# RESULTS OF PRODUCT-PRICE STUDIES: Theory Guiding the Data 2

Posted by Connie R. Aponte on April 21, 2014 in RESULTS OF PRODUCT-PRICE STUDIES |

First, only two of the versions mention anything about international trade. This underscores that the essence of all SS versions is the link between product prices and factor prices imposed by the “zero-profit conditions” equating price with average cost that must hold in all perfectly competitive industries with actual production.1 These zero-profit conditions imply a systematic relationship between the entire set of product prices facing domestic producers and the entire set of factor prices paid by these producers. Analytically, the economy’s entire set of zero-profit conditions can be written as follows: where P is an (N x 1) vector of N domestic product prices, W is an (M x 1) vector of M domestic factor prices, and A is an (N x M) technology matrix (which might also depend on W) whose aij element tells the number of units of factor i required to produce one unit of product j. Each row of equation (1) corresponds to one of the N products, and in words the equation says for each product price equals average costs. Importantly, notice that factor prices are not indexed by

industry: with the assumption of perfect interindustry factor mobility each factor has only one national price. This is a key aspect of all versions of the SS theorem.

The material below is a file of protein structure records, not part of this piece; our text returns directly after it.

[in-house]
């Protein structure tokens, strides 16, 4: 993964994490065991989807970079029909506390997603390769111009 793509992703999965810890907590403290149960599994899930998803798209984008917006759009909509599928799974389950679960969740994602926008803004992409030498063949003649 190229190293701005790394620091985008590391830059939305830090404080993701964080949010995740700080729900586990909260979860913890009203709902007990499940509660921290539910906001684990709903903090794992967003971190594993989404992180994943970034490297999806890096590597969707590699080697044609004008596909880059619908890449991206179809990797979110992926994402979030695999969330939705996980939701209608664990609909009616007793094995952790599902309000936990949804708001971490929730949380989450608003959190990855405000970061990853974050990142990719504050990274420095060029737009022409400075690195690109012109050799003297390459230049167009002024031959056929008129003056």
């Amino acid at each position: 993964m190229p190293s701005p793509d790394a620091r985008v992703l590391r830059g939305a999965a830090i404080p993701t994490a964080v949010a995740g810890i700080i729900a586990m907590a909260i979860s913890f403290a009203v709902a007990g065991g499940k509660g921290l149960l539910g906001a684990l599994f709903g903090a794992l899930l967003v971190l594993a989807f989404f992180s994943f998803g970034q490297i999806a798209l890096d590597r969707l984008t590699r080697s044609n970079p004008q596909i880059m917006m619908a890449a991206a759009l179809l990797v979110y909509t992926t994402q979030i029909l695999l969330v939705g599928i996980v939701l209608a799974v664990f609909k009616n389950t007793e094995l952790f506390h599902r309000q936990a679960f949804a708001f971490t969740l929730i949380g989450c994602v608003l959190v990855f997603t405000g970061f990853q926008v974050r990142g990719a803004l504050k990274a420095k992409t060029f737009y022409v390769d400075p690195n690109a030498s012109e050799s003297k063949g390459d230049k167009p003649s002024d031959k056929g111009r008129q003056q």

Holding constant technology, equation (1) can be rewritten in terms of percentage changes for (sufficiently small) changes. This yields the following equation: where P* is an (N x 1) vector of N domestic product-price changes, W* is an (M x 1) vector of M domestic factor-price changes, and 9 is an (N x M) initial cost-share matrix (which depends on technology and, perhaps, W) whose 9 ij element tells the share of factor i in the average costs incurred producing one unit of product j.2 Changes in product prices faced by domestic firms generate changes in domestic factor prices paid by firms as described by equation (2). This is true whether product-price changes are caused by international trade or any other force. Indeed, many SS versions apply even to countries in autarky with all products nontraded. The empirical implication of this is the need for a way to determine what portion of observed product-price changes are attributable to international trade. Equation (2) will be an important reference point. credit